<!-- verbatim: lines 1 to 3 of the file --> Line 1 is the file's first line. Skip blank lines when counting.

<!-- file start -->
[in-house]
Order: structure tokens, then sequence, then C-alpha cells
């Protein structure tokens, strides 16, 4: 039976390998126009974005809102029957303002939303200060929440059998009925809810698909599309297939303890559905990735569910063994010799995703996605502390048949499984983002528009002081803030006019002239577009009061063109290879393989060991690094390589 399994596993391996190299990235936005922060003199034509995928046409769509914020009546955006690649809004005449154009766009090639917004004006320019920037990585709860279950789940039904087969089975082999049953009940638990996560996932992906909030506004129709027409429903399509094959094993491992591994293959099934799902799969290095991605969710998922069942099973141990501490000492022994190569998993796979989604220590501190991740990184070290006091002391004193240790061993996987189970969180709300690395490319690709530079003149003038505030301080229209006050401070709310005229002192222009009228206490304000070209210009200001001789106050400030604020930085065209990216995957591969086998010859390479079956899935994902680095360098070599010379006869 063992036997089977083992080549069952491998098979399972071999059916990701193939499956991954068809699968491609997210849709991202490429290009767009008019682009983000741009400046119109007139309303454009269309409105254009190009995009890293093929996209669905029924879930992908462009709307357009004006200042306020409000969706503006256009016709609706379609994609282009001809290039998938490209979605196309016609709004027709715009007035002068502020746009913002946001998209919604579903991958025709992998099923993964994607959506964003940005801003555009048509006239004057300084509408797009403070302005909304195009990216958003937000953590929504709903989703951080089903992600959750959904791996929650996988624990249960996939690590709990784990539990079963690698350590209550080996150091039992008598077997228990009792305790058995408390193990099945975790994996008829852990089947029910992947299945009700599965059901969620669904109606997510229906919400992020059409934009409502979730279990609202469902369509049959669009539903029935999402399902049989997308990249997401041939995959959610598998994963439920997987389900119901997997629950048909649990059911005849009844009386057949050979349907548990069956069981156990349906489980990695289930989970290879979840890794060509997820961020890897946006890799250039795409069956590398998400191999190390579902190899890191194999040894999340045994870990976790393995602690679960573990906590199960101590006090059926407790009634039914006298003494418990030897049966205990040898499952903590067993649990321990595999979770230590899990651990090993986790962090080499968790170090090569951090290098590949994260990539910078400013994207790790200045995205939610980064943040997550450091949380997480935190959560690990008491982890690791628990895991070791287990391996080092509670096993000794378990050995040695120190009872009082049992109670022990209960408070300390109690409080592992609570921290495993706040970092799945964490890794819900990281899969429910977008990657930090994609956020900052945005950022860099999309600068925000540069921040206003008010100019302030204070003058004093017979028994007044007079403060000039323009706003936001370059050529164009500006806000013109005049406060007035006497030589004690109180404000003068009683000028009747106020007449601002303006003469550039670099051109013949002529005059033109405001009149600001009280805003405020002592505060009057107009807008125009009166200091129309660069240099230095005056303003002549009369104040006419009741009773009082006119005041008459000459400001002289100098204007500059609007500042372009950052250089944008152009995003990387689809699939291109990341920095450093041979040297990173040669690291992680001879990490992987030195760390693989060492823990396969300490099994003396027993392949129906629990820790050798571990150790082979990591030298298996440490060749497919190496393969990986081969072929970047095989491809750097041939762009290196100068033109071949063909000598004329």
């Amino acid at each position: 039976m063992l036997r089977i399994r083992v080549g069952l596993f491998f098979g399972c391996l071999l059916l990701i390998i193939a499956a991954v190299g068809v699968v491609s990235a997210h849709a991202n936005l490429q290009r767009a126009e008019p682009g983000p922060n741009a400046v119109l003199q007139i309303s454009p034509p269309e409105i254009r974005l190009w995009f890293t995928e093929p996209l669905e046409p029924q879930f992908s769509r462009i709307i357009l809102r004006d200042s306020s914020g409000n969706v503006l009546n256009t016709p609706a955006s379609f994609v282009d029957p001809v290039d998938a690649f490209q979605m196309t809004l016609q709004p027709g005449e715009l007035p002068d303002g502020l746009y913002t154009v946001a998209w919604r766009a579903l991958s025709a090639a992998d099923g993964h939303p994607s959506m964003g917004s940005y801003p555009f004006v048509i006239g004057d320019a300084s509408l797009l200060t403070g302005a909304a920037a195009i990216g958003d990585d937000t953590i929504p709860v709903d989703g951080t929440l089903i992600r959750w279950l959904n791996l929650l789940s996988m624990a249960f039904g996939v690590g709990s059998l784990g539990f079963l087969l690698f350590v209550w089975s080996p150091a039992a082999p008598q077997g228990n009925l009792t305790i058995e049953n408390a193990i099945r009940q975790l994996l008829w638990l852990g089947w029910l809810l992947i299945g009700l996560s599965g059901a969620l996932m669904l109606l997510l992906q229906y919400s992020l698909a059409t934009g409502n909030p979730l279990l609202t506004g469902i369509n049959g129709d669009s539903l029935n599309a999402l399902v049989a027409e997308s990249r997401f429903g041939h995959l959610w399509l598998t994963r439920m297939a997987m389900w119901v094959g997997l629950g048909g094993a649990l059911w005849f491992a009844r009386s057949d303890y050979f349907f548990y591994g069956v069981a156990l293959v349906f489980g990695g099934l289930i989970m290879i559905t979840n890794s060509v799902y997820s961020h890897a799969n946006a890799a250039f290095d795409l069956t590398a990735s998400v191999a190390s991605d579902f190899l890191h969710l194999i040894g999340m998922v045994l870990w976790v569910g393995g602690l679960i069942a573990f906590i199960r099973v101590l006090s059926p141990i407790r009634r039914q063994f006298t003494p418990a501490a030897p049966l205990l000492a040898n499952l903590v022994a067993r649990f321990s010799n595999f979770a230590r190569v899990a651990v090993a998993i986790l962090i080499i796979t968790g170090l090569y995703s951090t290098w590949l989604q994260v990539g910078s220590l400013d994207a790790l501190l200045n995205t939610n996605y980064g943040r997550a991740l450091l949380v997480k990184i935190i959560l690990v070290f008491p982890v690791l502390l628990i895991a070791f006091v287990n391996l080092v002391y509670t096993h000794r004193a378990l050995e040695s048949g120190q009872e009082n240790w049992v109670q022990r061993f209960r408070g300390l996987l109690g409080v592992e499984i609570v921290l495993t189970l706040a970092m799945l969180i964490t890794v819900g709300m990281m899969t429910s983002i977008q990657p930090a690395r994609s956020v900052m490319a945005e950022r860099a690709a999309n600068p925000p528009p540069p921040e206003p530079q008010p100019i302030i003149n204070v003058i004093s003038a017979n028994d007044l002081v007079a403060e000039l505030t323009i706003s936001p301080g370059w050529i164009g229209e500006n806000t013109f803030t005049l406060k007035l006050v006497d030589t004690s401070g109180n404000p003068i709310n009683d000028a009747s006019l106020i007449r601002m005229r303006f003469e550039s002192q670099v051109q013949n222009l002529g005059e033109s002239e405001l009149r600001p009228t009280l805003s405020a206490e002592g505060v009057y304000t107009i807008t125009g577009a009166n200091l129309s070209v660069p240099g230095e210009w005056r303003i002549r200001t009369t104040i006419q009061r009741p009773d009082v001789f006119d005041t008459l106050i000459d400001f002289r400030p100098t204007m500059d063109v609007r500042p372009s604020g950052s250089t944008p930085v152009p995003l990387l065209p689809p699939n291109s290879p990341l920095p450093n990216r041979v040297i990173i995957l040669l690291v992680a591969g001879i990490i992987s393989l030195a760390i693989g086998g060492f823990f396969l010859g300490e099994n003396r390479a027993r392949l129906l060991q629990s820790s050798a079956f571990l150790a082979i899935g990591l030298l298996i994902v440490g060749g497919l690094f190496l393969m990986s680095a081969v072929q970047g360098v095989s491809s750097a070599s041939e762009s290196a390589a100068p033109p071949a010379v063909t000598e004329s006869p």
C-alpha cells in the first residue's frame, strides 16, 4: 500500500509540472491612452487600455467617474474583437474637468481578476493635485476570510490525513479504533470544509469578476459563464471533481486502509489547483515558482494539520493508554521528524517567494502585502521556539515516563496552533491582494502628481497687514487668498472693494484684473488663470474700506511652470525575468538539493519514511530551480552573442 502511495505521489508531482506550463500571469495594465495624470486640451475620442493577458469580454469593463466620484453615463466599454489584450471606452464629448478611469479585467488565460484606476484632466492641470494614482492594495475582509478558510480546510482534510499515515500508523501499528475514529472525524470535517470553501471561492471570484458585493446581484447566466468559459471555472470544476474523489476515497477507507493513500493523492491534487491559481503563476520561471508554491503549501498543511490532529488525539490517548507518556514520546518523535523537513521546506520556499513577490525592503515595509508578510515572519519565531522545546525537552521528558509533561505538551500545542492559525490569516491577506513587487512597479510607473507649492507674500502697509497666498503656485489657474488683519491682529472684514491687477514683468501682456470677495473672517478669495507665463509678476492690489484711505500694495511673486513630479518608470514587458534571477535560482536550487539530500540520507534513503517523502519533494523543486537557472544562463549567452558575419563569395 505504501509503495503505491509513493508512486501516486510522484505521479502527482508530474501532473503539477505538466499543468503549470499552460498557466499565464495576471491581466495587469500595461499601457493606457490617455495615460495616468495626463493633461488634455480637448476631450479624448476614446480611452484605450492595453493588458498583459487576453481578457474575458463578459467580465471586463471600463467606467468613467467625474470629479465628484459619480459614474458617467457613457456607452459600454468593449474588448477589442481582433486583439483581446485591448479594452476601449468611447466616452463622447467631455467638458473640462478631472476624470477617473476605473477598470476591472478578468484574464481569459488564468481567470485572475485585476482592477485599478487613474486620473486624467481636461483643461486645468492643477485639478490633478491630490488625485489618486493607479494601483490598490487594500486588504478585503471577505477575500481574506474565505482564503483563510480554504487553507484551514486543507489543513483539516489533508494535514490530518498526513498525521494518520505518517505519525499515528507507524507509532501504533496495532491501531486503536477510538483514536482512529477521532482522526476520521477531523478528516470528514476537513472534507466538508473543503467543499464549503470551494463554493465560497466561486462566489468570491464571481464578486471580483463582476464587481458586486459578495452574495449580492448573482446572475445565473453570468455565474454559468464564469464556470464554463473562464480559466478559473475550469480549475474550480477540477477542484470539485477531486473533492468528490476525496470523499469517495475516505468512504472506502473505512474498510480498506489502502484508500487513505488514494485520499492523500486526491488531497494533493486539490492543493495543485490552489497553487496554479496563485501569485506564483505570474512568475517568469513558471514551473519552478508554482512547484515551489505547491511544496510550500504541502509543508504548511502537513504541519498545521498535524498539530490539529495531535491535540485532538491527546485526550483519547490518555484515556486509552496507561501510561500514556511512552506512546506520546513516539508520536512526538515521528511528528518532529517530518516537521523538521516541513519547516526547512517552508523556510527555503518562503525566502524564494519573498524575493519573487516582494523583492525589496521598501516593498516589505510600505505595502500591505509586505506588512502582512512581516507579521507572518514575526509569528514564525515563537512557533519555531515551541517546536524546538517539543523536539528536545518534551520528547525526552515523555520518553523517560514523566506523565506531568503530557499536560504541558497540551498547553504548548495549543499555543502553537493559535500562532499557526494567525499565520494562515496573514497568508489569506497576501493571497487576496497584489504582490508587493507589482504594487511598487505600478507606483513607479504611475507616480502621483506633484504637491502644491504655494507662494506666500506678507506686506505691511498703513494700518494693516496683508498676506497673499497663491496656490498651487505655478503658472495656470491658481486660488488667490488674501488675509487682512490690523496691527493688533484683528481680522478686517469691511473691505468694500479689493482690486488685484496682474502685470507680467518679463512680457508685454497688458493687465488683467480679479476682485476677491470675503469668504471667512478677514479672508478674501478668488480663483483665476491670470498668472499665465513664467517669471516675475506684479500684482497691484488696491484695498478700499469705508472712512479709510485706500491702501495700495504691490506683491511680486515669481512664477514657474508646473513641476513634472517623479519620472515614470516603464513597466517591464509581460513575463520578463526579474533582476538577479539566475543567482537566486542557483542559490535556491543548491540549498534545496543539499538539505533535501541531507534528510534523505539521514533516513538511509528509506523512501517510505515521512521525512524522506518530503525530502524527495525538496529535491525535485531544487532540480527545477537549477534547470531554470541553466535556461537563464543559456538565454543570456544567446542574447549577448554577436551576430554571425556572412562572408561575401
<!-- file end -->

[in-house]
Order: structure tokens, then sequence, then C-alpha cells
């Protein structure tokens, strides 16, 4: 039976390998126009974005809102029957303002939303200060929440059998009925809810698909599309297939303890559905990735569910063994010799995703996605502390048949499984983002528009002081803030006019002239577009009061063109290879393989060991690094390589 399994596993391996190299990235936005922060003199034509995928046409769509914020009546955006690649809004005449154009766009090639917004004006320019920037990585709860279950789940039904087969089975082999049953009940638990996560996932992906909030506004129709027409429903399509094959094993491992591994293959099934799902799969290095991605969710998922069942099973141990501490000492022994190569998993796979989604220590501190991740990184070290006091002391004193240790061993996987189970969180709300690395490319690709530079003149003038505030301080229209006050401070709310005229002192222009009228206490304000070209210009200001001789106050400030604020930085065209990216995957591969086998010859390479079956899935994902680095360098070599010379006869 063992036997089977083992080549069952491998098979399972071999059916990701193939499956991954068809699968491609997210849709991202490429290009767009008019682009983000741009400046119109007139309303454009269309409105254009190009995009890293093929996209669905029924879930992908462009709307357009004006200042306020409000969706503006256009016709609706379609994609282009001809290039998938490209979605196309016609709004027709715009007035002068502020746009913002946001998209919604579903991958025709992998099923993964994607959506964003940005801003555009048509006239004057300084509408797009403070302005909304195009990216958003937000953590929504709903989703951080089903992600959750959904791996929650996988624990249960996939690590709990784990539990079963690698350590209550080996150091039992008598077997228990009792305790058995408390193990099945975790994996008829852990089947029910992947299945009700599965059901969620669904109606997510229906919400992020059409934009409502979730279990609202469902369509049959669009539903029935999402399902049989997308990249997401041939995959959610598998994963439920997987389900119901997997629950048909649990059911005849009844009386057949050979349907548990069956069981156990349906489980990695289930989970290879979840890794060509997820961020890897946006890799250039795409069956590398998400191999190390579902190899890191194999040894999340045994870990976790393995602690679960573990906590199960101590006090059926407790009634039914006298003494418990030897049966205990040898499952903590067993649990321990595999979770230590899990651990090993986790962090080499968790170090090569951090290098590949994260990539910078400013994207790790200045995205939610980064943040997550450091949380997480935190959560690990008491982890690791628990895991070791287990391996080092509670096993000794378990050995040695120190009872009082049992109670022990209960408070300390109690409080592992609570921290495993706040970092799945964490890794819900990281899969429910977008990657930090994609956020900052945005950022860099999309600068925000540069921040206003008010100019302030204070003058004093017979028994007044007079403060000039323009706003936001370059050529164009500006806000013109005049406060007035006497030589004690109180404000003068009683000028009747106020007449601002303006003469550039670099051109013949002529005059033109405001009149600001009280805003405020002592505060009057107009807008125009009166200091129309660069240099230095005056303003002549009369104040006419009741009773009082006119005041008459000459400001002289100098204007500059609007500042372009950052250089944008152009995003990387689809699939291109990341920095450093041979040297990173040669690291992680001879990490992987030195760390693989060492823990396969300490099994003396027993392949129906629990820790050798571990150790082979990591030298298996440490060749497919190496393969990986081969072929970047095989491809750097041939762009290196100068033109071949063909000598004329």